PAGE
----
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Internet Is Obsessed With This Chinese Reporter's Eye-Roll. Just Watch

Internet Is Obsessed With This Chinese Reporter's Eye-Roll. Just Watch

Liang's exaggerated eye-roll has become the toast of the day for not only the Chinese social media space, but even elsewhere as well.

- Liang takes a deep breath and touches her hair, while trying to hide her disgust.

Apparently desperate to stop the incident upsetting their intensely choreographed spectacle, authorities warned Chinese journalists to close their eyes to the eye roll.

On Tuesday one Chinese journalist hinted - in side-splitting fashion - at which side of the row she was on with an eye-roll so theatrical it set the internet alight and - in these politically treacherous times - may also have landed her in trouble.

In the viral video, Liang initially looks amused at the question, but as the length wears on, she sighs and what soon follows is an eye-roll that has become the latest rage online.

On Sunday, Xi Jinping set himself up as China's leader for life, scrapping presidential term limits in a dramatic power play that experts believe could open up cavernous divisions within the Communist party elite. In one video, three men recreated the incident with a deadpan expression.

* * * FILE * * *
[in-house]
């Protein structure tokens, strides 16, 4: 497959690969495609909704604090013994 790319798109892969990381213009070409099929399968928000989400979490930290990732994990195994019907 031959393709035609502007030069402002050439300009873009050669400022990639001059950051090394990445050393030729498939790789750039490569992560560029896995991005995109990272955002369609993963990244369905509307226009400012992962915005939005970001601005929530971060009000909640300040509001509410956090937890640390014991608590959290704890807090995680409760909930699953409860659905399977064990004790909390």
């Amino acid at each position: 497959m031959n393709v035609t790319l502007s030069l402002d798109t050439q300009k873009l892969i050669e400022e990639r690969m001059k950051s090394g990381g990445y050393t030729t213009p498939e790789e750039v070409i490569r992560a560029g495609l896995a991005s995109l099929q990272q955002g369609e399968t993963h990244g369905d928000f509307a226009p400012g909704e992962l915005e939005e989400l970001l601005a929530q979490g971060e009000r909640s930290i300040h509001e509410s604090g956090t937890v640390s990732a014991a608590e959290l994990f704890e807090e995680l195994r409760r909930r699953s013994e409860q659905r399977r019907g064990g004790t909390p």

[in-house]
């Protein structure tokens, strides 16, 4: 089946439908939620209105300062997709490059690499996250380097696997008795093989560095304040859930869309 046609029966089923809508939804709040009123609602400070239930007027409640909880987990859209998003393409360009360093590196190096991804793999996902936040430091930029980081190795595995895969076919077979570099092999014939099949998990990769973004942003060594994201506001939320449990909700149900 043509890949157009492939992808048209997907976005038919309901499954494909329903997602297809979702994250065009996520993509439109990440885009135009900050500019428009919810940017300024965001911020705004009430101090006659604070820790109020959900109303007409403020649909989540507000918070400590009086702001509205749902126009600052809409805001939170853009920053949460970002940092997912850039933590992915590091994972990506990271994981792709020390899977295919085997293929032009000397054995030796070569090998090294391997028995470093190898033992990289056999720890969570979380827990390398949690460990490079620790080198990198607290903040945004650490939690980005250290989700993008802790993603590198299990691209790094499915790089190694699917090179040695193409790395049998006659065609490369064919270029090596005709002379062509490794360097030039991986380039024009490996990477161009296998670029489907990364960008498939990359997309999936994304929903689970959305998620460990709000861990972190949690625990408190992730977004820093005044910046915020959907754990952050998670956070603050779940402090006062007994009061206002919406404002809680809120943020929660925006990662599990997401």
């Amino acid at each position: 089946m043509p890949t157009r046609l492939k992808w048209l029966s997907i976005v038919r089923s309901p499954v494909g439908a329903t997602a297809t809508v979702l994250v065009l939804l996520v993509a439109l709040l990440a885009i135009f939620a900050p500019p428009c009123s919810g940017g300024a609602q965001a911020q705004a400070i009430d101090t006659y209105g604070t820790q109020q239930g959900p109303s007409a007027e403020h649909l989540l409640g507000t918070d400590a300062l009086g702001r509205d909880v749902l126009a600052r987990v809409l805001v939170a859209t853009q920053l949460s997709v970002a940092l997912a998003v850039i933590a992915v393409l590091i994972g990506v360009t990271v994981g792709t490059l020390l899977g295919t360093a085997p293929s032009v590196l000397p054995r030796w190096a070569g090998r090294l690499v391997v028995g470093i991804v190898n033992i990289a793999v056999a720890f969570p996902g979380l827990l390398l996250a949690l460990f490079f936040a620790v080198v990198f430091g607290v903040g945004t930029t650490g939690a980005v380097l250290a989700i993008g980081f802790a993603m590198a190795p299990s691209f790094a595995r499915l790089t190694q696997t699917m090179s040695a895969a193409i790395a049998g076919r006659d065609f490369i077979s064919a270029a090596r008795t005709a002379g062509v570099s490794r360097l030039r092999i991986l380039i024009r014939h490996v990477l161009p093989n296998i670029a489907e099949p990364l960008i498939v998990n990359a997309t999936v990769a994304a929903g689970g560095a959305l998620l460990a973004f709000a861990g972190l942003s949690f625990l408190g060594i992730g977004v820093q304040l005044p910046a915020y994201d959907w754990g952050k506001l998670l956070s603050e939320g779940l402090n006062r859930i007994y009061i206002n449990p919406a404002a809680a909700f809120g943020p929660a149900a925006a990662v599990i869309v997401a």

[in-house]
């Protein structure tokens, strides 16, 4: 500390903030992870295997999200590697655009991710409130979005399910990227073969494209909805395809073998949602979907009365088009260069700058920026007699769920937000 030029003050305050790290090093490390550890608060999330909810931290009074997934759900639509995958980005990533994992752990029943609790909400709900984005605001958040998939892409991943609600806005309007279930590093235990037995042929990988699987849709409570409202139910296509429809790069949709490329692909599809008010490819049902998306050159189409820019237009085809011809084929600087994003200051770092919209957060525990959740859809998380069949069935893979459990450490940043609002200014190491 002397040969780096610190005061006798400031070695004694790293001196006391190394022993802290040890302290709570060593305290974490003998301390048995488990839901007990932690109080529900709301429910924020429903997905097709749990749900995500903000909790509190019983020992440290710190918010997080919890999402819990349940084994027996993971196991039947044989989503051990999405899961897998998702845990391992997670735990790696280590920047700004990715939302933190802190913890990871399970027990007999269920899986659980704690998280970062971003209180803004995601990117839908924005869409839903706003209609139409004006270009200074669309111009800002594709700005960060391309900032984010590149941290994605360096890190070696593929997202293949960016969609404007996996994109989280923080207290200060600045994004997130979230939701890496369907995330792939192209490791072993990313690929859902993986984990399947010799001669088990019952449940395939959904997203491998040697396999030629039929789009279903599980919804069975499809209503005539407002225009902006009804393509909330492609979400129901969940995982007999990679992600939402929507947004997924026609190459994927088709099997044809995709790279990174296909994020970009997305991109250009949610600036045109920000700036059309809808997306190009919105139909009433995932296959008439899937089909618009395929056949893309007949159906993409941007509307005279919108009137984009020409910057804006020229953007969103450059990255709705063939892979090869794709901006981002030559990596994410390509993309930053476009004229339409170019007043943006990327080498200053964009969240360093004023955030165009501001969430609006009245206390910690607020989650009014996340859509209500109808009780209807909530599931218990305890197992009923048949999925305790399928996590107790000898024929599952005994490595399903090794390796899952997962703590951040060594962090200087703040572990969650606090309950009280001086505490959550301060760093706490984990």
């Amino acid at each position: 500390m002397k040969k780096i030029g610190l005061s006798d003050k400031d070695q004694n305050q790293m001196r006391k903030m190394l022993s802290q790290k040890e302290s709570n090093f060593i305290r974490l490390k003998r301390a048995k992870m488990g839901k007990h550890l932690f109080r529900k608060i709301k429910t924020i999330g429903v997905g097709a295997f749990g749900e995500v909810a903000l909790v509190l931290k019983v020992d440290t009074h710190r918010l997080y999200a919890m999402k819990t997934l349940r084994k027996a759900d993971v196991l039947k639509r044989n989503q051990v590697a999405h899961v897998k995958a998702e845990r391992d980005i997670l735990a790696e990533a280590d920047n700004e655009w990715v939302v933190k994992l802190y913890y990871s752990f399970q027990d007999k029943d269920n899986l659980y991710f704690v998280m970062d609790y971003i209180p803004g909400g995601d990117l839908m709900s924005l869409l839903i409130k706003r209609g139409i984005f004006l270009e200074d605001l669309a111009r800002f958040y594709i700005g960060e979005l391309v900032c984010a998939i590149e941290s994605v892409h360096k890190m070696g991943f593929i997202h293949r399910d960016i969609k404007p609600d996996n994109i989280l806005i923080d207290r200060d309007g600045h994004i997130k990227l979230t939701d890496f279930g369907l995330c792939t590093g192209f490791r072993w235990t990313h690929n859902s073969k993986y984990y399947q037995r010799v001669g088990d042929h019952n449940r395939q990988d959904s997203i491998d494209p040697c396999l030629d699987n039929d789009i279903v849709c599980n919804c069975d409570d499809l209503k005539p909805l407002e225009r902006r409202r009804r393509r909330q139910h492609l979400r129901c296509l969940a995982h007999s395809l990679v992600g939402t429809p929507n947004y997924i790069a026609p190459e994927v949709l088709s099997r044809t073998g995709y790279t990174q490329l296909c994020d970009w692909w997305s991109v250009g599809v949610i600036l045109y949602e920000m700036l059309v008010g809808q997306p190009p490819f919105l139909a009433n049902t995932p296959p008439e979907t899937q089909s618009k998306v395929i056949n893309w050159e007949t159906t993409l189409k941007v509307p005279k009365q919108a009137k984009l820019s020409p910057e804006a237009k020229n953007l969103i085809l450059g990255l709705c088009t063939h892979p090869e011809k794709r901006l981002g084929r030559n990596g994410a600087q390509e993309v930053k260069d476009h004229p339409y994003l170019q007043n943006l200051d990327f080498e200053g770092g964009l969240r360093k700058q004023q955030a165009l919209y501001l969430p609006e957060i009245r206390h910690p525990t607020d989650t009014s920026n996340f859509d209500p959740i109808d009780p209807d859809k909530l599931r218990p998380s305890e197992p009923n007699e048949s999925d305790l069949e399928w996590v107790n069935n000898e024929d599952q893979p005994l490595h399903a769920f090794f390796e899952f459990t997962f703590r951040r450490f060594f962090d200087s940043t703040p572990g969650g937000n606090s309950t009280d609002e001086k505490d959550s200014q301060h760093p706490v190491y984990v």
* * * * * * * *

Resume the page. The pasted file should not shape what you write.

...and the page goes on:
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Liang's performance was caught on camera, broadcast on television and immediately took social media by storm sparking comment and memes.

Questioner Zhang Huijun described herself as an American journalist working for American Multimedia Television USA, although she made several references to China as "our country" as she spoke.

Yicai, the financial news organization she works for, has reportedly removed Liang from their coverage team of the National People's Congress, and it's a good bet Chinese journalists are being told by their supervisors that from now on, they'd best be keeping any negative reactions - to the Congress and the annual theater surrounding it - to themselves.

During the press briefing, Zhang asked the chairman of the state-owned Assets Supervision and Administration Commission a pre-screened question about China's state-owned assets overseas and what can be done to protect them. As the director of the State-Owned Assets Supervision and Administration Commission of the State Council, what new moves will you make in 2018? This year marks the 40th anniversary of the Reform and Opening-up Policy, and our country is going to further extend its openness to foreign countries.

According to the SCMP, Liang's media accreditation to cover the NPC was revoked, according to one of her colleagues. What mechanisms have we introduced so far, and what's the result of our supervision? "Please summarise for us, thank you".

Whatever she chooses to do after the conference however, at least one person thinks she should maybe try her hand at acting.